The further to the left or the right you move, the more your lens on life distorts.

Tuesday, February 16, 2016

Rancorous and Unproductive

Both Democrats and the GOP are demagoguing the new vacancy in the Supreme Court, but it's the Dems whose sanctimonious hypocrisy is laughable. As I noted in the Update to my last post, the Dems have blocked the court nominations of many GOP presidents on many occasions, but have (with the complicity of the media) wrapped themselves in "a fight against extremist jurists" meme. In reality, they, like the GOP, were acting in their own political best interest.

In the past GOP presidents have certainly opposed Dem-majority congresses, but there has never been the overt rancor fostered by Barack Obama over the past 8 years. This president has publicly ridiculed and often demonized the GOP congress dozens of times, and his acolytes in the Democratic party have followed suit. Now, the democrats expect all of that to be forgotten. That isn't how it works.

Chris Stirewalt of FoxNews writes:
In the face of a Republican refusal to allow him to install a new Supreme Court justice in the final year of his term, President Obama has a few choices.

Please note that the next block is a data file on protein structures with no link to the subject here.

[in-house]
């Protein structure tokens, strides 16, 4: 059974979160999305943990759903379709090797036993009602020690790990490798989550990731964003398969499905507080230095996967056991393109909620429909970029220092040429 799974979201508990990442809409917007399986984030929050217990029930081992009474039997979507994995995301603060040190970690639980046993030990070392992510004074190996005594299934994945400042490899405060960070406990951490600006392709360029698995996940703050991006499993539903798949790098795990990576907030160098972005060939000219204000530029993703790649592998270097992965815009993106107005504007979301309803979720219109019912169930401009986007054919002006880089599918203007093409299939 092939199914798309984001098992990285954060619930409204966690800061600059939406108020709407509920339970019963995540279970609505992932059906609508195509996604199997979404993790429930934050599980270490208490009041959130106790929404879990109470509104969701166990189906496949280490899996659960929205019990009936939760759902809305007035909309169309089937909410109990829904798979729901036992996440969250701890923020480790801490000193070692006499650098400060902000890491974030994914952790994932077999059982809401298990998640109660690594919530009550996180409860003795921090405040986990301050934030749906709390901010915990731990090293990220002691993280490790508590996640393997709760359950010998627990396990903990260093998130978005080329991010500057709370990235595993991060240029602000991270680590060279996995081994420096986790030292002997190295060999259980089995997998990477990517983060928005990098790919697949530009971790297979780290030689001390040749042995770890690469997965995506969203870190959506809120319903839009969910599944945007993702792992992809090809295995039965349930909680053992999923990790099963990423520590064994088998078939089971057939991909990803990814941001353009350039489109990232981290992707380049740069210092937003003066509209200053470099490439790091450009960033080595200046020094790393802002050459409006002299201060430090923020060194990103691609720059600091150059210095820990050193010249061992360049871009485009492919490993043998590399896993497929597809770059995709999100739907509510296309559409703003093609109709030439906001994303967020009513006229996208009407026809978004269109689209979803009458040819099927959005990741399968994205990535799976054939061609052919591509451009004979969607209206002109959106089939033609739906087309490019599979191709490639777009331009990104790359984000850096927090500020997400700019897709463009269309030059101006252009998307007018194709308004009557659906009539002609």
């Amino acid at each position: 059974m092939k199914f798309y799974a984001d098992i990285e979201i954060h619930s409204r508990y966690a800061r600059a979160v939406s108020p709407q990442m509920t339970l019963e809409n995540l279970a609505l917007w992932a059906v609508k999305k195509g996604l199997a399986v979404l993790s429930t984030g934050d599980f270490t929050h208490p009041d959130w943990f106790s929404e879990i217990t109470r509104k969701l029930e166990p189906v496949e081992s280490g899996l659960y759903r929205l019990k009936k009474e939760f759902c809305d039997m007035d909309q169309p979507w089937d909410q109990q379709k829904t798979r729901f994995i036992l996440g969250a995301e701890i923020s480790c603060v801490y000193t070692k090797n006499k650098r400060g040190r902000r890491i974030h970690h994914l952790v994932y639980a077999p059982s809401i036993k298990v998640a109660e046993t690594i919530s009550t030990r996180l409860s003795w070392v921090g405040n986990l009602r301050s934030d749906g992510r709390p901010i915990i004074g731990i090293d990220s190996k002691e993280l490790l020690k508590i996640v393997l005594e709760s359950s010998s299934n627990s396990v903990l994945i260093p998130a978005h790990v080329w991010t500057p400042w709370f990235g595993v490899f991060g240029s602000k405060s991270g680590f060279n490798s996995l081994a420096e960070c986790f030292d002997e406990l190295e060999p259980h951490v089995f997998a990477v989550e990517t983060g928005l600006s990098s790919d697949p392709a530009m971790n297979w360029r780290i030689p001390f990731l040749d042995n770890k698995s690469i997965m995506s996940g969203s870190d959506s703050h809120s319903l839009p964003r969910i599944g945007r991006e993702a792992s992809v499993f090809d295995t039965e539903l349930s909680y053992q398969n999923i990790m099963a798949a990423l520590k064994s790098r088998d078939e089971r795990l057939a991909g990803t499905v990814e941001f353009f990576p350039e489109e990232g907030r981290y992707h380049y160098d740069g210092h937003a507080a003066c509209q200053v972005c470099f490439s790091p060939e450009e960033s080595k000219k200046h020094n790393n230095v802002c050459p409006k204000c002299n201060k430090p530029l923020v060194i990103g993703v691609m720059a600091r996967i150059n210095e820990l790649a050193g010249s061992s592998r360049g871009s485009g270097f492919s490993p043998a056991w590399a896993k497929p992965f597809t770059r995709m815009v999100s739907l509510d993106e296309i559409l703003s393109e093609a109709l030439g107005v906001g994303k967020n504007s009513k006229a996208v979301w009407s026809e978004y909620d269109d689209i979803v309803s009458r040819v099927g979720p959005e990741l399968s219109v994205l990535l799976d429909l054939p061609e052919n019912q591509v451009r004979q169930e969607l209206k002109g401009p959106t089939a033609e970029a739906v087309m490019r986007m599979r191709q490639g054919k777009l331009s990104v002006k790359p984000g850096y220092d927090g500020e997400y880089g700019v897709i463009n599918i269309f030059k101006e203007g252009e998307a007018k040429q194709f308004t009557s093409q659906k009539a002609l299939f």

Option one: He could admit defeat and wait for the unlikely chance to make a recess appointment.

Option two: He could find a nominee moderate enough to win 60 votes in the Senate. This would require Obama working his own party as hard as he did Republicans to find a centrist choice that could overcome bipartisan opposition.

Option three: He could pick a nominee totally unacceptable to the Republican majority in the Senate and spend several months berating Republicans for their unpatriotic perfidy.

Which one do you think it will be?

It would be a fitting end for the Obama era to close with a rancorous, unproductive struggle fought in the opinion columns and television shows the president supposedly distains. And that seems almost certainly where we are headed.
The only meaningful legacy that Barack Obama has left is the" rancorous and unproductive" politics he has actively promoted. Time after time, he has treated those who oppose his ideology as unworthy of recognition.

What goes around, comes around. And now it appears that the GOP-lead congress will treat his Supreme Court nominee in the same way Obama treated it—as unworthy or recognition. The congress would be wrong to do this if Obama applied Option #2, but that, as Chris Stirewalt notes, is not in Barack Obama's nature.